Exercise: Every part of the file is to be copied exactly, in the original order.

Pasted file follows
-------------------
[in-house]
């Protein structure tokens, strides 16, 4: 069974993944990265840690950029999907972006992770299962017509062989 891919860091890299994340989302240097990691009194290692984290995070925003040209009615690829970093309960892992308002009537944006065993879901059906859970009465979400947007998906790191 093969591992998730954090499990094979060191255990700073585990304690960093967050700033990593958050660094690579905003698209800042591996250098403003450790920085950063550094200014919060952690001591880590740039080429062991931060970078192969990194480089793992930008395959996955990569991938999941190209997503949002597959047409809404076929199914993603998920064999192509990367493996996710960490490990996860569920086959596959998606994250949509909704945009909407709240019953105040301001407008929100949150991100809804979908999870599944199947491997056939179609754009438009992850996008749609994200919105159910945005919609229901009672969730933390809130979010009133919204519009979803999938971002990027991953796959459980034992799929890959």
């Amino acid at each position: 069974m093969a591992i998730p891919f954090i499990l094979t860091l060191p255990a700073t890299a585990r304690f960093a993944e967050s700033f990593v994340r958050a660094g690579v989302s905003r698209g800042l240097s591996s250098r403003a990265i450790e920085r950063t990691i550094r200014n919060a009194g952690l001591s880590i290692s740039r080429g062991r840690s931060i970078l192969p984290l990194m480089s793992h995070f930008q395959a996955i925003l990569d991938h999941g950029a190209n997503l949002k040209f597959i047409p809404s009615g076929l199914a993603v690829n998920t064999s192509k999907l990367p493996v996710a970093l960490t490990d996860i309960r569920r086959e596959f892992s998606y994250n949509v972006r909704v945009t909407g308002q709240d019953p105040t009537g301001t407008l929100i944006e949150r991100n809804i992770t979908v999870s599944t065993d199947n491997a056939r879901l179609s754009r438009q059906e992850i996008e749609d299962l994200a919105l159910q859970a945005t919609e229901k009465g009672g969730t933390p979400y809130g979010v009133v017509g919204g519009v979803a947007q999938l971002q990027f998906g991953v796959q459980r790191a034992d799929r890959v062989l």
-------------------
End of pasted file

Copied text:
[in-house]
């Protein structure tokens, strides 16, 4: 069974993944990265840690950029999907972006992770299962017509062989 891919860091890299994340989302240097990691009194290692984290995070925003040209009615690829970093309960892992308002009537944006065993879901059906859970009465979400947007998906790191 093969591992998730954090499990094979060191255990700073585990304690960093967050700033990593958050660094690579905003698209800042591996250098403003450790920085950063550094200014919060952690001591880590740039080429062991931060970078192969990194480089793992930008395959996955990569991938999941190209997503949002597959047409809404076929199914993603998920064999192509990367493996996710960490490990996860569920086959596959998606994250949509909704945009909407709240019953105040301001407008929100949150991100809804979908999870599944199947491997056939179609754009438009992850996008749609994200919105159910945005919609229901009672969730933390809130979010009133919204519009979803999938971002990027991953796959459980034992799929890959």
């Amino acid at each position: 069974m093969a591992i998730p891919f954090i499990l094979t860091l060191p255990a700073t890299a585990r304690f960093a993944e967050s700033f990593v994340r958050a660094g690579v989302s905003r698209g800042l240097s591996s250098r403003a990265i450790e920085r950063t990691i550094r200014n919060a009194g952690l001591s880590i290692s740039r080429g062991r840690s931060i970078l192969p984290l990194m480089s793992h995070f930008q395959a996955i925003l990569d991938h999941g950029a190209n997503l949002k040209f597959i047409p809404s009615g076929l199914a993603v690829n998920t064999s192509k999907l990367p493996v996710a970093l960490t490990d996860i309960r569920r086959e596959f892992s998606y994250n949509v972006r909704v945009t909407g308002q709240d019953p105040t009537g301001t407008l929100i944006e949150r991100n809804i992770t979908v999870s599944t065993d199947n491997a056939r879901l179609s754009r438009q059906e992850i996008e749609d299962l994200a919105l159910q859970a945005t919609e229901k009465g009672g969730t933390p979400y809130g979010v009133v017509g919204g519009v979803a947007q999938l971002q990027f998906g991953v796959q459980r790191a034992d799929r890959v062989l």